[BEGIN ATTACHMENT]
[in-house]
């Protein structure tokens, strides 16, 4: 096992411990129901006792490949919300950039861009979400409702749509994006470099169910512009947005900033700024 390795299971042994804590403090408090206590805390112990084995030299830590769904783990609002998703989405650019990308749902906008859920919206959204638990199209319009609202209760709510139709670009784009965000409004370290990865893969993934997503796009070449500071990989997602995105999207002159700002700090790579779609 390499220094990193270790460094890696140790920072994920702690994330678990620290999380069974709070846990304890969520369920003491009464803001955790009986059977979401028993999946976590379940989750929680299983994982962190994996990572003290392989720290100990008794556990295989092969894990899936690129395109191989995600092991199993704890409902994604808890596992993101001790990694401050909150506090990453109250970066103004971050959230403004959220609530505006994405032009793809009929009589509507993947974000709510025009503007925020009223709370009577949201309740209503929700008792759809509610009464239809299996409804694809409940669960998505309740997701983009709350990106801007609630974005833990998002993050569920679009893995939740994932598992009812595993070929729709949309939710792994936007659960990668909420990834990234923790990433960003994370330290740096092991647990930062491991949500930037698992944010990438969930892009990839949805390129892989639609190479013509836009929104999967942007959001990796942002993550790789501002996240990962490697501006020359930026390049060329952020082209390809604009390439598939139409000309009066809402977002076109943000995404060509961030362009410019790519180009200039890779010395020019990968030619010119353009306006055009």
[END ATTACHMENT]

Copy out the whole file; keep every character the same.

[in-house]
């Protein structure tokens, strides 16, 4: 096992411990129901006792490949919300950039861009979400409702749509994006470099169910512009947005900033700024 390795299971042994804590403090408090206590805390112990084995030299830590769904783990609002998703989405650019990308749902906008859920919206959204638990199209319009609202209760709510139709670009784009965000409004370290990865893969993934997503796009070449500071990989997602995105999207002159700002700090790579779609 390499220094990193270790460094890696140790920072994920702690994330678990620290999380069974709070846990304890969520369920003491009464803001955790009986059977979401028993999946976590379940989750929680299983994982962190994996990572003290392989720290100990008794556990295989092969894990899936690129395109191989995600092991199993704890409902994604808890596992993101001790990694401050909150506090990453109250970066103004971050959230403004959220609530505006994405032009793809009929009589509507993947974000709510025009503007925020009223709370009577949201309740209503929700008792759809509610009464239809299996409804694809409940669960998505309740997701983009709350990106801007609630974005833990998002993050569920679009893995939740994932598992009812595993070929729709949309939710792994936007659960990668909420990834990234923790990433960003994370330290740096092991647990930062491991949500930037698992944010990438969930892009990839949805390129892989639609190479013509836009929104999967942007959001990796942002993550790789501002996240990962490697501006020359930026390049060329952020082209390809604009390439598939139409000309009066809402977002076109943000995404060509961030362009410019790519180009200039890779010395020019990968030619010119353009306006055009």